Adoption is a serious matter for all concerned. It determines the future of the child, because it permanently severs ties with birth parents and relatives and transfers the child into a new family where the child will remain permanently. The new family is responsible for providing the care and guidance that will determine the kind of adult that child will become. To the birth parents, adoption usually means relinquishing the child forever without the privilege of seeing the child or being otherwise involved in the child’s life. However, in some types of adoptions, called open adoption, birth parents retain the right to communicate or visit the child. Additionally, the birth parents are permanently relieved of all responsibilities of the child’s care and financial needs. To the adoptive parents, adoption means providing for and undertaking the care of a child to whom they will have the same obligations as to a child naturally born to them.
Any minor (a person under 18 years) present within the state when the petition for adoption is filed may be adopted. Sibling groups may be adopted together. An adult also may be adopted.
Pre-Nuptial & Post-Nuptial Agreements
Prenuptial or premarital agreements in Florida are similar to a postnuptial with the difference being when they are signed. Nuptial simply refers to a legal civil marriage ceremony. The term “nuptial” refers to a legal civil marriage AND the difference between the prenuptial and postnuptial is simply whether the agreement is signed prior to OR following the initiation of the legal marriage.
Both types of nuptial agreements are otherwise similar AND both are actually very important agreements that pertain to Florida asset protection when entering into a new and perhaps untested marriage. They are also both critical documents for estate planning in Florida and both variations of the nuptial (marital) agreement involve similar rules and concerns to make sure they’re enforceable.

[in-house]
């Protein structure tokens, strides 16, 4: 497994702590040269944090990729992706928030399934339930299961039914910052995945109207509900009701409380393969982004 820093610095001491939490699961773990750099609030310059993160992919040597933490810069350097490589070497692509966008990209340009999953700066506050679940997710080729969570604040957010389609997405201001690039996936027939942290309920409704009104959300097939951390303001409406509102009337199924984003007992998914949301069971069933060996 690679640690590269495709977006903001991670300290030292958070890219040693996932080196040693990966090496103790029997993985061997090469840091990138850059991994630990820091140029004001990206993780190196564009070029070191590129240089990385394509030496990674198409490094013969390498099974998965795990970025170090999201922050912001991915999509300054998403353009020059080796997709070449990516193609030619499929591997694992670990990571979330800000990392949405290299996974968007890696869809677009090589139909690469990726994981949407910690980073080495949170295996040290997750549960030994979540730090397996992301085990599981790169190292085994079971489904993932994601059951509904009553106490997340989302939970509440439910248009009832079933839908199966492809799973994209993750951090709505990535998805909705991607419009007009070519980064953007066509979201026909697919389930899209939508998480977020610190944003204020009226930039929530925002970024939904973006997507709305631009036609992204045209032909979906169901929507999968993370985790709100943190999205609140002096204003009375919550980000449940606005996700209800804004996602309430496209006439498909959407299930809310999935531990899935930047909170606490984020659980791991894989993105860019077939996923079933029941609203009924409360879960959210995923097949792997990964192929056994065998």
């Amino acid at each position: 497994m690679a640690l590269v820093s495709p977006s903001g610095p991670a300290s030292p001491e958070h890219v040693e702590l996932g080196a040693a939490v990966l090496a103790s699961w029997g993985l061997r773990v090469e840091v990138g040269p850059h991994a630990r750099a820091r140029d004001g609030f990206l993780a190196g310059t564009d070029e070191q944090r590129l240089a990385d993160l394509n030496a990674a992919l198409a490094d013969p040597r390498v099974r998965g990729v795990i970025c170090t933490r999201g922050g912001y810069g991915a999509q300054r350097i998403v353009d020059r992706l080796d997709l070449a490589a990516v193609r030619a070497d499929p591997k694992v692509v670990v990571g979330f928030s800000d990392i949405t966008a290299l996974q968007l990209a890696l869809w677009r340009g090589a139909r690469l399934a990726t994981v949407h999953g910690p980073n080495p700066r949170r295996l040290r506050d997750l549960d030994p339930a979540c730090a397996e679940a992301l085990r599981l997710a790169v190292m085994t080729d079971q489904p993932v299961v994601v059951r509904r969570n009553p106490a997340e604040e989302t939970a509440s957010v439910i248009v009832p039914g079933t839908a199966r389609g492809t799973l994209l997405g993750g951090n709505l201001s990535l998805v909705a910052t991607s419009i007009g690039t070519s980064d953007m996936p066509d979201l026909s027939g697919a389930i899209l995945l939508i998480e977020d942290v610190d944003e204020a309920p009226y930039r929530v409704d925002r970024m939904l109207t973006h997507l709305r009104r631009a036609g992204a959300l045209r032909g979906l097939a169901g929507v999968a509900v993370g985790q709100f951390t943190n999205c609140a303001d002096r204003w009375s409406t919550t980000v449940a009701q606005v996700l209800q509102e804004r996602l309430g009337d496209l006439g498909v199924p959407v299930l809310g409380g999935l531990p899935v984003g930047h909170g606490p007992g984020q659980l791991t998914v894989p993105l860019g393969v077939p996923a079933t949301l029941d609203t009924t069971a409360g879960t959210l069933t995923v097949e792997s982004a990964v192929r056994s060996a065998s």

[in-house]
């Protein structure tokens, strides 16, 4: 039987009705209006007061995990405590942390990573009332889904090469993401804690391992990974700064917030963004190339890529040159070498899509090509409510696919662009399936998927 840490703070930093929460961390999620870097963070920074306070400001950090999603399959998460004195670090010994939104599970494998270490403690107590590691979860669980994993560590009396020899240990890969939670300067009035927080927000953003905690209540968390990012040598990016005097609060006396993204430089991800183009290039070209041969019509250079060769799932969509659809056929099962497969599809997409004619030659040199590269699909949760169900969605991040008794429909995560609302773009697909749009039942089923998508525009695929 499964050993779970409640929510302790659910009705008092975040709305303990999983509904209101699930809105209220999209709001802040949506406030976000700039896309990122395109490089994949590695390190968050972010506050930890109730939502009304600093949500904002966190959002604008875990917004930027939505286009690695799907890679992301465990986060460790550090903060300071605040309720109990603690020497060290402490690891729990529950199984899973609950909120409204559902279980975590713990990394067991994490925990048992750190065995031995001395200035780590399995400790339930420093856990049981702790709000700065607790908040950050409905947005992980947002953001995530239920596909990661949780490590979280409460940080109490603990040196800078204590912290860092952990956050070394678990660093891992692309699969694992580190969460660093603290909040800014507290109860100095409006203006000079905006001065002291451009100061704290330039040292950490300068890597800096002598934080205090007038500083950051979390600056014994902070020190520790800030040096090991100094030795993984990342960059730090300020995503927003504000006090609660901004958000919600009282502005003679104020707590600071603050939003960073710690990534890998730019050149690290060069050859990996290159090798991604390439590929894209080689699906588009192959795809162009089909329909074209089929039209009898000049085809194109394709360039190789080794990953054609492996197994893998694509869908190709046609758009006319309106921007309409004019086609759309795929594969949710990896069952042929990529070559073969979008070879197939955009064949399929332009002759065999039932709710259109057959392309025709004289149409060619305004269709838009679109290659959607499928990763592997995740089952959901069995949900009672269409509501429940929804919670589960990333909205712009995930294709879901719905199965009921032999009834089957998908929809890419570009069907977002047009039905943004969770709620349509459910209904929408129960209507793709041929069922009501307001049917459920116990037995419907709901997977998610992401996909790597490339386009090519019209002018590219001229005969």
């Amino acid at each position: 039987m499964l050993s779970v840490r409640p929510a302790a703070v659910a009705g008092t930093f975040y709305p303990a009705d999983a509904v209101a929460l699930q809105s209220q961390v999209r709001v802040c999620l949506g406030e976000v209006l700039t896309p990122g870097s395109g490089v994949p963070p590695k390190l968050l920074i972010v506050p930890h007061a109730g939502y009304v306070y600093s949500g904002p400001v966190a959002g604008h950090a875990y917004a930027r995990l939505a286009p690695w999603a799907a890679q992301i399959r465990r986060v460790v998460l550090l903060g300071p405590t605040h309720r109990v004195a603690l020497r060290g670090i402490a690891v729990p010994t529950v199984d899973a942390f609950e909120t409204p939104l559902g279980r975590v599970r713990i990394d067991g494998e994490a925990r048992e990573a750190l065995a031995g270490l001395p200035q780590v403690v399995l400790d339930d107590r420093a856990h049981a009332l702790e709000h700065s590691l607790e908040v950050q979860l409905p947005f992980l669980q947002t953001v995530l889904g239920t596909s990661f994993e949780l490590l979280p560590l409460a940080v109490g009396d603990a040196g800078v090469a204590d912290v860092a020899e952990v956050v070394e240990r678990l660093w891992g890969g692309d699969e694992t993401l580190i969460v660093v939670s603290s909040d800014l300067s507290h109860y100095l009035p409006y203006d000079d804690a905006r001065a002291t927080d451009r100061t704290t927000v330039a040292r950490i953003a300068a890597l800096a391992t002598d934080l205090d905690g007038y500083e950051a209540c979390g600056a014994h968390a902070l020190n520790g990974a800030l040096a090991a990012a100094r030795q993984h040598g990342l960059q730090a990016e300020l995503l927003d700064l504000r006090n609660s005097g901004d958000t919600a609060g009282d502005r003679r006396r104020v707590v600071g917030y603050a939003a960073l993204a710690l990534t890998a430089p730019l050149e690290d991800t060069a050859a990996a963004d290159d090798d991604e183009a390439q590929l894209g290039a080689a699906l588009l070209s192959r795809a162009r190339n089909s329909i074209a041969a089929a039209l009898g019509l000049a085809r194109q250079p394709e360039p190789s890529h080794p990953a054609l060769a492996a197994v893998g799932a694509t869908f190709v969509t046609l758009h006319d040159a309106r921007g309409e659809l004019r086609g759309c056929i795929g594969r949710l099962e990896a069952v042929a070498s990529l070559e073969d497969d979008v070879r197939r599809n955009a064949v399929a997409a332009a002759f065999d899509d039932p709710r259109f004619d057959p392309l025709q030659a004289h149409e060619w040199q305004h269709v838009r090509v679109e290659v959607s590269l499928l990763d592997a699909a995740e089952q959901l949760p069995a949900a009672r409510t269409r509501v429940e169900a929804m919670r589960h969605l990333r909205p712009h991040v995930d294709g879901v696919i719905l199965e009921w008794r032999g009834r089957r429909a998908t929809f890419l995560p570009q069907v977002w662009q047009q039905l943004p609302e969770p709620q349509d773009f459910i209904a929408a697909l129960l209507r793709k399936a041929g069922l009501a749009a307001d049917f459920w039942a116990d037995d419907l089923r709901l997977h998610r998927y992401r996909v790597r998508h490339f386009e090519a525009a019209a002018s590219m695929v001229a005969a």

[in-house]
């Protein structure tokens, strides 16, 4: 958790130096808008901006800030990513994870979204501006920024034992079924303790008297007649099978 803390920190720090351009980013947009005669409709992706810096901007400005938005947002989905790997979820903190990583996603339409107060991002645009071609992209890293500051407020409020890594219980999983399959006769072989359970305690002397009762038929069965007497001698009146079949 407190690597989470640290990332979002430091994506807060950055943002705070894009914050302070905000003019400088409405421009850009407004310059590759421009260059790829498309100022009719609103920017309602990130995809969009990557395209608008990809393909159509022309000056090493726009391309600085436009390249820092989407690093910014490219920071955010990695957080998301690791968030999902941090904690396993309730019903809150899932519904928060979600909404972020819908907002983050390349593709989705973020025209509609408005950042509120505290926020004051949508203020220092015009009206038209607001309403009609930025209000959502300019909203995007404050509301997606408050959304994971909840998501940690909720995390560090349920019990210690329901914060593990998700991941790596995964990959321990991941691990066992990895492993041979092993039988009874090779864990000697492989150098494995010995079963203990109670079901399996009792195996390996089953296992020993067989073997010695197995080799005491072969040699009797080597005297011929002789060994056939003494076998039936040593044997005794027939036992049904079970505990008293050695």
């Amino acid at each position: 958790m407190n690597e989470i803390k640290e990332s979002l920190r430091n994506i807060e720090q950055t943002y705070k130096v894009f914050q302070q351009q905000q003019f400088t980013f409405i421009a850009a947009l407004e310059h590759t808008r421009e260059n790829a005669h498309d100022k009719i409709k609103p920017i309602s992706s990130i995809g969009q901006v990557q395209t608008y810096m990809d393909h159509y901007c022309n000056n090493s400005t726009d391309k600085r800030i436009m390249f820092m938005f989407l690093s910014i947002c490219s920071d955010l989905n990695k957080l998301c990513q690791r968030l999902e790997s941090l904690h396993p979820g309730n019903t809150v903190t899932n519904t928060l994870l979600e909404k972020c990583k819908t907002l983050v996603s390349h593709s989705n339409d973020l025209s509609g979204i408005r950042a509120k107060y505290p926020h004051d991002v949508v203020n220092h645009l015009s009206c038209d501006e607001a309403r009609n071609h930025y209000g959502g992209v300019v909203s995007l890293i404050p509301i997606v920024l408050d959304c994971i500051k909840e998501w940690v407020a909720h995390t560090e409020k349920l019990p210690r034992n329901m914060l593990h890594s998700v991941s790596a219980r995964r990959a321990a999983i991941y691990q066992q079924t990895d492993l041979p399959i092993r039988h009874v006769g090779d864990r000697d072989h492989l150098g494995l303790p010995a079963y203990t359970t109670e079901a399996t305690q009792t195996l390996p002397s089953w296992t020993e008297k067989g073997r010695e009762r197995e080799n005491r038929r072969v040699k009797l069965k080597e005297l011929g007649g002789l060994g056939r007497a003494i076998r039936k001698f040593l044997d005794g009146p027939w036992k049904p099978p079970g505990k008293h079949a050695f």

There is little difference in the terms that can be included in a valid prenup and a valid postmarital agreement. However, the court will scrutinize a postmarital agreement under a more rigorous standard than a prenuptial agreement
Estate Planning After a Divorce
Florida law provides that all provisions in favor of a divorced spouse in a will are to be treated as if the surviving former spouse predeceased (i.e., is already dead) the testator (i.e. the person signing the will). By way of example, if Mark dies following his divorce from Wendy, any provision in Mark’s will naming Wendy may be treated as if Wendy died before Mark died.
Fla. Stat. § 732.507(2) states:
Effect of subsequent marriage, birth, adoption, or dissolution of marriage. Any provision of a will executed by a married person that affects the spouse of that person shall become void upon the divorce of that person or upon the dissolution or annulment of the marriage. After the dissolution divorce, or annulment, the will shall be administered and construed as if the former spouse had died at the time of the dissolution, divorce, or annulment of the marriage, unless the will or the dissolution or divorce judgment expressly provides otherwise.